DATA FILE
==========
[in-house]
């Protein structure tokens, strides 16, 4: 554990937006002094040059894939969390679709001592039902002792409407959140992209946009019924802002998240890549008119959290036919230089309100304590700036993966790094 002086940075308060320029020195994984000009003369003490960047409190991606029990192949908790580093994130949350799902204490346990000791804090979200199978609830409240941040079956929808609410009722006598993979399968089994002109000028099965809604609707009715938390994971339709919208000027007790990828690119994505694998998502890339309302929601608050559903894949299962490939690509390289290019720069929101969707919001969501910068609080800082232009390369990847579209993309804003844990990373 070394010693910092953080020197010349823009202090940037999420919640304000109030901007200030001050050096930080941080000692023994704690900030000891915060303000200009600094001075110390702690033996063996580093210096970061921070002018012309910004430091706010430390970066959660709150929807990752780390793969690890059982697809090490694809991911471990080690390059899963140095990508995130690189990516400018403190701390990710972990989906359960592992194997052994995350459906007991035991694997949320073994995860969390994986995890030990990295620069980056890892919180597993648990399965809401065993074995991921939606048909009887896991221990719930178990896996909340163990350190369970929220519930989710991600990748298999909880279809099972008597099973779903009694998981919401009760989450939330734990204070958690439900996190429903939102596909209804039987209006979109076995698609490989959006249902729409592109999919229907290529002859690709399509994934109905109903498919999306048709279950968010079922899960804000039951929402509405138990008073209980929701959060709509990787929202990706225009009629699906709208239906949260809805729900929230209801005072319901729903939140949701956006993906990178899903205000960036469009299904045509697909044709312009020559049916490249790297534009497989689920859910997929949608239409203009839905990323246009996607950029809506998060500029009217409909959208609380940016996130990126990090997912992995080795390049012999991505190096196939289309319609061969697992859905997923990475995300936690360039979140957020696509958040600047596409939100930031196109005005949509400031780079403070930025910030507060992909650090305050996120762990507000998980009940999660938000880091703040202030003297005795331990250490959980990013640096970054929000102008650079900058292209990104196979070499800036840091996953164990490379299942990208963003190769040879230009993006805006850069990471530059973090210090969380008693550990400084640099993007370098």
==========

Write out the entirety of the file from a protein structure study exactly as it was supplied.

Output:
[in-house]
């Protein structure tokens, strides 16, 4: 554990937006002094040059894939969390679709001592039902002792409407959140992209946009019924802002998240890549008119959290036919230089309100304590700036993966790094 002086940075308060320029020195994984000009003369003490960047409190991606029990192949908790580093994130949350799902204490346990000791804090979200199978609830409240941040079956929808609410009722006598993979399968089994002109000028099965809604609707009715938390994971339709919208000027007790990828690119994505694998998502890339309302929601608050559903894949299962490939690509390289290019720069929101969707919001969501910068609080800082232009390369990847579209993309804003844990990373 070394010693910092953080020197010349823009202090940037999420919640304000109030901007200030001050050096930080941080000692023994704690900030000891915060303000200009600094001075110390702690033996063996580093210096970061921070002018012309910004430091706010430390970066959660709150929807990752780390793969690890059982697809090490694809991911471990080690390059899963140095990508995130690189990516400018403190701390990710972990989906359960592992194997052994995350459906007991035991694997949320073994995860969390994986995890030990990295620069980056890892919180597993648990399965809401065993074995991921939606048909009887896991221990719930178990896996909340163990350190369970929220519930989710991600990748298999909880279809099972008597099973779903009694998981919401009760989450939330734990204070958690439900996190429903939102596909209804039987209006979109076995698609490989959006249902729409592109999919229907290529002859690709399509994934109905109903498919999306048709279950968010079922899960804000039951929402509405138990008073209980929701959060709509990787929202990706225009009629699906709208239906949260809805729900929230209801005072319901729903939140949701956006993906990178899903205000960036469009299904045509697909044709312009020559049916490249790297534009497989689920859910997929949608239409203009839905990323246009996607950029809506998060500029009217409909959208609380940016996130990126990090997912992995080795390049012999991505190096196939289309319609061969697992859905997923990475995300936690360039979140957020696509958040600047596409939100930031196109005005949509400031780079403070930025910030507060992909650090305050996120762990507000998980009940999660938000880091703040202030003297005795331990250490959980990013640096970054929000102008650079900058292209990104196979070499800036840091996953164990490379299942990208963003190769040879230009993006805006850069990471530059973090210090969380008693550990400084640099993007370098």